The Collective
// Our Mission and Methods
 

About The Bears

Charged with the task of spiritually preparing the human race for the coming of the singularity, The Night Bears masquerade as a New York City based media and performance collective. The group investigates narrow sense-apertures to locate the spaces where the divide between biology and technology will eventually dissolve. The Bears tell stories with subtle light in darkness, small indications of depth in flatness, tiny sounds in silence, near-stillness in stillness. They tell timeless tales of sex and death, human-machine collaboration and conflict, and universal journeys of self-discovery and transcendence. The group’s founding members — John J.A. Jannone, Daniel Munkus, and Sophia Remolde — forge their work from the interplay of their seemingly polar and contradictory, and often extreme, physical and philosophical practices. They knit their work from Butoh, Suzuki, Zen Buddhism, martial arts, and contact improvisation; and weave in shiny threads of media, robotics, coding, music, and puppetry.

About the Coming Singularity

We work in the context of the coming Singularity. We belong to the last human generations that will live out the majority of their lives as fully biological beings. When computer intelligence overtakes human intelligence (as early as 2030 according to some scientists), the rate at which the total body of human knowledge multiplies will become literally unimaginable. The entire corpus of human thought might double in depth and complexity in moments, and then double again, and again. Within our lifetimes, our biological selves will be scanned into the machine and second, immortal phases of our lives will begin. We will live in total and inseparable collaboration with technology.

In our current pre-Singularity world, we see biology and technology, and therefore nature and technology, as distinct. This current relationship with technology-as-other is something to be cherished; and it is about to be lost. We experience mysterious feelings when interacting with technology: The pleasure of light playing on skin, the warmth of sound washing over us, the shudder and tightness in the chest we experience when communing with the machine. Technology is still a new lover – we are entranced by the mystery and otherness of it. All too soon we will be one with the machine. This is why we must collaborate with technology now, in our mutual naïveté: We touch it and it does not feel us; yet we can imagine that it feels us, and we are moved. Soon, what we touch, and the feeling we have of touching it, will also be it and us; the sense that technology is “other” will be the maya of the new age.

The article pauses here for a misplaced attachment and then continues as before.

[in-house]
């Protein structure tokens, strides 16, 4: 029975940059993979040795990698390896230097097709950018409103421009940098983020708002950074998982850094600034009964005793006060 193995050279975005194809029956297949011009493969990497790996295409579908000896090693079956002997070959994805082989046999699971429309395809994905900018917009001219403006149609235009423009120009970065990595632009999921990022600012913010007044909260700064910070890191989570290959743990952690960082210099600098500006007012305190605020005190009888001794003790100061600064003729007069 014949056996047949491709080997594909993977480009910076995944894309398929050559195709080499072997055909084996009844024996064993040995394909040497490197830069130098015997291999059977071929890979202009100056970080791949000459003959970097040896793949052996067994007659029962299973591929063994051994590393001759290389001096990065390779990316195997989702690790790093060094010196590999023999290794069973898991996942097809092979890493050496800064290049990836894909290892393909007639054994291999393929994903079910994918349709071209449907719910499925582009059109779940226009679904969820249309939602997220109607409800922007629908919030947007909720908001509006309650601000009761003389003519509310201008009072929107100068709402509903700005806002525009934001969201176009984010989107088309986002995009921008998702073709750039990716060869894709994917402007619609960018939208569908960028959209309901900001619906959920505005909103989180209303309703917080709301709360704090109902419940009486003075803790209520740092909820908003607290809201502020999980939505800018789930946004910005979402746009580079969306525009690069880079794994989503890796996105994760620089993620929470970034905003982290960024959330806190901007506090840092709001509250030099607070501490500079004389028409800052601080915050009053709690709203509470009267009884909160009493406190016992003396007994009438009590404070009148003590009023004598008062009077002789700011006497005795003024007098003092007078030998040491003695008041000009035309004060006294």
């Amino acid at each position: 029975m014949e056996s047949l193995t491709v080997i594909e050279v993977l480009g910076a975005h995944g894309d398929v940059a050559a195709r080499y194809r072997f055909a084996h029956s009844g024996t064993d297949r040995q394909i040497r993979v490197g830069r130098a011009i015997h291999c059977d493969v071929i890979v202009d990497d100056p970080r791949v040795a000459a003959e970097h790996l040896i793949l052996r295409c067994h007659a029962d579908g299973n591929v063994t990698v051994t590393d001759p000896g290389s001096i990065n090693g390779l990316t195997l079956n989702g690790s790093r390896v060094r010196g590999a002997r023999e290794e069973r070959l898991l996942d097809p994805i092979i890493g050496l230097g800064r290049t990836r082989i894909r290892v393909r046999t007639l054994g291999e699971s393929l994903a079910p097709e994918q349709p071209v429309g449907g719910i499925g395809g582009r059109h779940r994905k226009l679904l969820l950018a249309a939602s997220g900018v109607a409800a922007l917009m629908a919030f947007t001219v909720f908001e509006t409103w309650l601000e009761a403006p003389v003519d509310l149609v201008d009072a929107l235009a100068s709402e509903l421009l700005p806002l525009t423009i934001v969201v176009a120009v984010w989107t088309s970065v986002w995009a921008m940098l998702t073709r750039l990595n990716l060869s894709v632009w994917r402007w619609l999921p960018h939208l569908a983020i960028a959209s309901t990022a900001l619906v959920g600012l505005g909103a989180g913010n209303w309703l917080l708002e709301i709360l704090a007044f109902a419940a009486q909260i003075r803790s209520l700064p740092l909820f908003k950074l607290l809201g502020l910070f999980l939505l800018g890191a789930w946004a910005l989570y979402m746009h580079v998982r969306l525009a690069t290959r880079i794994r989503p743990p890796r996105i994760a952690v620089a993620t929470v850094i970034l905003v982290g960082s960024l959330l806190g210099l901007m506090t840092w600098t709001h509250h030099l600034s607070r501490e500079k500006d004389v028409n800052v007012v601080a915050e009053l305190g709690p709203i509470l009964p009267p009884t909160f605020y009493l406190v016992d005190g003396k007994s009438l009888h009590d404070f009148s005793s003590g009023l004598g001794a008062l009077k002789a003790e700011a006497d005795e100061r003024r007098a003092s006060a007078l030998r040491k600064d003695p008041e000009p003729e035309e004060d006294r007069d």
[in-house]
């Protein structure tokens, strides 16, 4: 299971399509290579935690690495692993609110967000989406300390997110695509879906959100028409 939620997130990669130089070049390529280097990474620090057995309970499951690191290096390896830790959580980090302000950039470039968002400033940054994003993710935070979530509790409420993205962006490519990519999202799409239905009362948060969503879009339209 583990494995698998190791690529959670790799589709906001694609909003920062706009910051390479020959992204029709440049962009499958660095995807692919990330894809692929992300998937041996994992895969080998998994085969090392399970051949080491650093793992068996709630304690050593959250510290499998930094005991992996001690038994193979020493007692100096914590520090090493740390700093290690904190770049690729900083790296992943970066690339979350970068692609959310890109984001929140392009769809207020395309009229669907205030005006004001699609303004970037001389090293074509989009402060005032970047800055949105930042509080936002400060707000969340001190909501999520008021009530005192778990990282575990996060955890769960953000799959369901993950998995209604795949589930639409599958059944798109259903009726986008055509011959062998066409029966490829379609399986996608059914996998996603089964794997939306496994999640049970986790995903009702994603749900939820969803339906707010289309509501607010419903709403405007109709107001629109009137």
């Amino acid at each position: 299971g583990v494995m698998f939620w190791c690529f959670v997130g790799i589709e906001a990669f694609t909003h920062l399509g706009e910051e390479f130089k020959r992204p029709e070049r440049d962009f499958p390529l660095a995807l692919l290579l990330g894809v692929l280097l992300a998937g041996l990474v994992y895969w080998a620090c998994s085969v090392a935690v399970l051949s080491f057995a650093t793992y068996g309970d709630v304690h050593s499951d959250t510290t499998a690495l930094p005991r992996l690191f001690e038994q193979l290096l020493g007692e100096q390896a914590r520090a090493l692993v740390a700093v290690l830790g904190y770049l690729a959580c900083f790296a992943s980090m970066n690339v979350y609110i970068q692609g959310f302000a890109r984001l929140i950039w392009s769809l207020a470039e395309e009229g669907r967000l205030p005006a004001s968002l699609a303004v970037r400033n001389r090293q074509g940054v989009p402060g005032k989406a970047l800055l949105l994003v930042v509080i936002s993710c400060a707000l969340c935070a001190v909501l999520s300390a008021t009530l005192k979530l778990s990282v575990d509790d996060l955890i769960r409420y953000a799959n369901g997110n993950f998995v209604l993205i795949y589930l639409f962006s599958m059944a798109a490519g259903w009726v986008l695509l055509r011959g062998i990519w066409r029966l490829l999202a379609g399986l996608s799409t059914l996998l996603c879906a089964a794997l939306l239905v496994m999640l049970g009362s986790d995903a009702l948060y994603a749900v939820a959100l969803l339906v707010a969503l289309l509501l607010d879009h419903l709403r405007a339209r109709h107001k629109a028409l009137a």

The Artists
// Sophie + Dan + John
 
John J.A. Jannone studies cooperation, coordination, and collaboration with a particular interest in collective art-making and live performance. He is an Associate Professor at Brooklyn College, and designed and directs the College’s M.F.A. program in Performance and Interactive Media Arts (PIMA). He teaches courses in music composition, collaboration, computer programming, performance, multi-camera television production, and television aesthetics. He is an avid musician, martial artist, and athlete, and has recently taken an interest in contact improvisation. He is the recipient of numerous grants, including National Science Foundation Major Research Instrumentation and CreativeIT grants. John’s Website. Photo: Christiane Bourget.
Daniel Munkus is a musician and interdisciplinary artist. He splits his time between songwriting and recording, composing electronic music, and working with various collaborative ensembles. Skills acquired during his years spent investigating Wing-Chun, Tai-Chi, Zen meditation, and the visual arts at UC Berkeley are frequently used in his ongoing collaborations. His own songwriting collaborative ensemble Old Robes is releasing a new album late August 2012, and can be found here: http://oldRobes.bandCamp.com/. Examples of his sound design are currently being used in improvisational workshops and experimental theater productions, and can be found here: http://danielmunkus.bandcamp.com/. Photo: Paulo Rojas.
Sophia Remolde is a multimedia creator and performer in theatre, film, dance, puppetry, and robotics. She is trained in Suzuki, Viewpoints, and Butoh, and works as an actor, puppeteer, and fight choreographer. She is Associate Director of Puppet Junction Productions, founder of art-science collective Hybrid Kaleidoscope, is member of the performance duo Darth&Lobster, and collaborates with Silent Infinite (a photography, video, and animation collective), The South Wing (an Suzuki-based experimental theater company), and SEE (the SITI Company’s Extended Ensemble). She is collaborating with PhD students in the field of robotics and computer vision at City College, CUNY on a large-scale dance work for humans and quadrotor flying robots. Sophie’s Website. Photo: Eden Nova.

Current Work
// Fiddle Faddle
 

Rolnick, Pollick, and The Night Bears